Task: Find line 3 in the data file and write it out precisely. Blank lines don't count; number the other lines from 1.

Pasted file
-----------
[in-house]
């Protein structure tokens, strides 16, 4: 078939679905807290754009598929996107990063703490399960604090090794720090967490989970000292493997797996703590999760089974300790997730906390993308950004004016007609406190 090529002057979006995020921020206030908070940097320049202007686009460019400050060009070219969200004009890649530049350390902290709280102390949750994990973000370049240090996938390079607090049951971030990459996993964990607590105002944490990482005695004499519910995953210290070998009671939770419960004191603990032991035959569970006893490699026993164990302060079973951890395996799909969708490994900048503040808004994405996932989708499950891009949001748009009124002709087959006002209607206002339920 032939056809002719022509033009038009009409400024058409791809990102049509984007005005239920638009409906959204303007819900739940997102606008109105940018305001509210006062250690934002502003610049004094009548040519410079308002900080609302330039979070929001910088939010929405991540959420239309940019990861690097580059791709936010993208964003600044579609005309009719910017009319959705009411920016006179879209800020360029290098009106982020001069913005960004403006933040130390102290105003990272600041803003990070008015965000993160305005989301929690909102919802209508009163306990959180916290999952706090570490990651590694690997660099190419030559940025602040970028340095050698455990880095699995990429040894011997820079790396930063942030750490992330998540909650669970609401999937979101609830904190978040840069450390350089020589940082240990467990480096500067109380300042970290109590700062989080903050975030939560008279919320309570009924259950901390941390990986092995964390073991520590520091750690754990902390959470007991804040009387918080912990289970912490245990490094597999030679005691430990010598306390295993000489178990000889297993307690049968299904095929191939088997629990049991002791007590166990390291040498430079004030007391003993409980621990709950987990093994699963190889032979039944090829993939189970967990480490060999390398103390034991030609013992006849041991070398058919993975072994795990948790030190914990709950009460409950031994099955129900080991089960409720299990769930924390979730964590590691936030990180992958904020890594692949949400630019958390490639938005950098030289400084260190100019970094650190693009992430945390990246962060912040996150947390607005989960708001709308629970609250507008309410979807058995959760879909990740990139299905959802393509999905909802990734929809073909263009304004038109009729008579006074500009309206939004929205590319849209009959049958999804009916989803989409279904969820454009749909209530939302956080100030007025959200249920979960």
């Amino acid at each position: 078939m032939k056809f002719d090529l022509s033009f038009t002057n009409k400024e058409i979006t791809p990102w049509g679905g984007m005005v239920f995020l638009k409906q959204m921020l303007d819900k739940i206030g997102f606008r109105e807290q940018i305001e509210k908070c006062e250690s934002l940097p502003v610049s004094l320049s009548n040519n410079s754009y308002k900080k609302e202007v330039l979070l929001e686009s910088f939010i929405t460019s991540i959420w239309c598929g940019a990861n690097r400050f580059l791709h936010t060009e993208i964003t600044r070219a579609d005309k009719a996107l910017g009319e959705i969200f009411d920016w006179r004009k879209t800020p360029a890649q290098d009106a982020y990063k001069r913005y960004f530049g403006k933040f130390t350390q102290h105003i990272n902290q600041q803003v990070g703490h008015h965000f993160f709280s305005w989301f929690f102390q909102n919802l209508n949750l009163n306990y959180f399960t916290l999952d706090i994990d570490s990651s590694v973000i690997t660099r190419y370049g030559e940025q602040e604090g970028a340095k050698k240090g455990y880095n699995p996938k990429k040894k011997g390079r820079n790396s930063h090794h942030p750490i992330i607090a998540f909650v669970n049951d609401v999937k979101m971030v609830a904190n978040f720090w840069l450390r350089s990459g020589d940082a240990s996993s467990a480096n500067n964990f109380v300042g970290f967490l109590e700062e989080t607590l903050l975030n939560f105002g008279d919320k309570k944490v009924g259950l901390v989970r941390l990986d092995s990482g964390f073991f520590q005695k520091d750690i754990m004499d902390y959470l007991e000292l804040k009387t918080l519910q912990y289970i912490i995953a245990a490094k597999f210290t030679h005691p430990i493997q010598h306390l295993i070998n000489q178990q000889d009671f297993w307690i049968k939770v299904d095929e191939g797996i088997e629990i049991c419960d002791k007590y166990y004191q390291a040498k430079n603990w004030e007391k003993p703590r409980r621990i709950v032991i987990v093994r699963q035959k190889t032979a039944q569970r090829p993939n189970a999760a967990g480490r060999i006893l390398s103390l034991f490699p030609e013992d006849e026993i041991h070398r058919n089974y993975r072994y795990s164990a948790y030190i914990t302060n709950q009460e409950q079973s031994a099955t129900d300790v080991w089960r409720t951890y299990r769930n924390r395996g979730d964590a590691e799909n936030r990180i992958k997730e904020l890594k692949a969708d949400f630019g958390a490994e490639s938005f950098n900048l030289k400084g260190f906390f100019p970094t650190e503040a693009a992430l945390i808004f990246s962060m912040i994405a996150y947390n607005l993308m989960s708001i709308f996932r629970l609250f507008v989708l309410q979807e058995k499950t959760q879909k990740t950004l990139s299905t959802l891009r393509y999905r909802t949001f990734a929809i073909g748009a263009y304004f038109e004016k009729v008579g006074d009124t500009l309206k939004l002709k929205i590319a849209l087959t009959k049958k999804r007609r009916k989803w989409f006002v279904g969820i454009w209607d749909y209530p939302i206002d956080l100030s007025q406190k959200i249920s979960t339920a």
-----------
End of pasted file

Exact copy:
């Amino acid at each position: 078939m032939k056809f002719d090529l022509s033009f038009t002057n009409k400024e058409i979006t791809p990102w049509g679905g984007m005005v239920f995020l638009k409906q959204m921020l303007d819900k739940i206030g997102f606008r109105e807290q940018i305001e509210k908070c006062e250690s934002l940097p502003v610049s004094l320049s009548n040519n410079s754009y308002k900080k609302e202007v330039l979070l929001e686009s910088f939010i929405t460019s991540i959420w239309c598929g940019a990861n690097r400050f580059l791709h936010t060009e993208i964003t600044r070219a579609d005309k009719a996107l910017g009319e959705i969200f009411d920016w006179r004009k879209t800020p360029a890649q290098d009106a982020y990063k001069r913005y960004f530049g403006k933040f130390t350390q102290h105003i990272n902290q600041q803003v990070g703490h008015h965000f993160f709280s305005w989301f929690f102390q909102n919802l209508n949750l009163n306990y959180f399960t916290l999952d706090i994990d570490s990651s590694v973000i690997t660099r190419y370049g030559e940025q602040e604090g970028a340095k050698k240090g455990y880095n699995p996938k990429k040894k011997g390079r820079n790396s930063h090794h942030p750490i992330i607090a998540f909650v669970n049951d609401v999937k979101m971030v609830a904190n978040f720090w840069l450390r350089s990459g020589d940082a240990s996993s467990a480096n500067n964990f109380v300042g970290f967490l109590e700062e989080t607590l903050l975030n939560f105002g008279d919320k309570k944490v009924g259950l901390v989970r941390l990986d092995s990482g964390f073991f520590q005695k520091d750690i754990m004499d902390y959470l007991e000292l804040k009387t918080l519910q912990y289970i912490i995953a245990a490094k597999f210290t030679h005691p430990i493997q010598h306390l295993i070998n000489q178990q000889d009671f297993w307690i049968k939770v299904d095929e191939g797996i088997e629990i049991c419960d002791k007590y166990y004191q390291a040498k430079n603990w004030e007391k003993p703590r409980r621990i709950v032991i987990v093994r699963q035959k190889t032979a039944q569970r090829p993939n189970a999760a967990g480490r060999i006893l390398s103390l034991f490699p030609e013992d006849e026993i041991h070398r058919n089974y993975r072994y795990s164990a948790y030190i914990t302060n709950q009460e409950q079973s031994a099955t129900d300790v080991w089960r409720t951890y299990r769930n924390r395996g979730d964590a590691e799909n936030r990180i992958k997730e904020l890594k692949a969708d949400f630019g958390a490994e490639s938005f950098n900048l030289k400084g260190f906390f100019p970094t650190e503040a693009a992430l945390i808004f990246s962060m912040i994405a996150y947390n607005l993308m989960s708001i709308f996932r629970l609250f507008v989708l309410q979807e058995k499950t959760q879909k990740t950004l990139s299905t959802l891009r393509y999905r909802t949001f990734a929809i073909g748009a263009y304004f038109e004016k009729v008579g006074d009124t500009l309206k939004l002709k929205i590319a849209l087959t009959k049958k999804r007609r009916k989803w989409f006002v279904g969820i454009w209607d749909y209530p939302i206002d956080l100030s007025q406190k959200i249920s979960t339920a």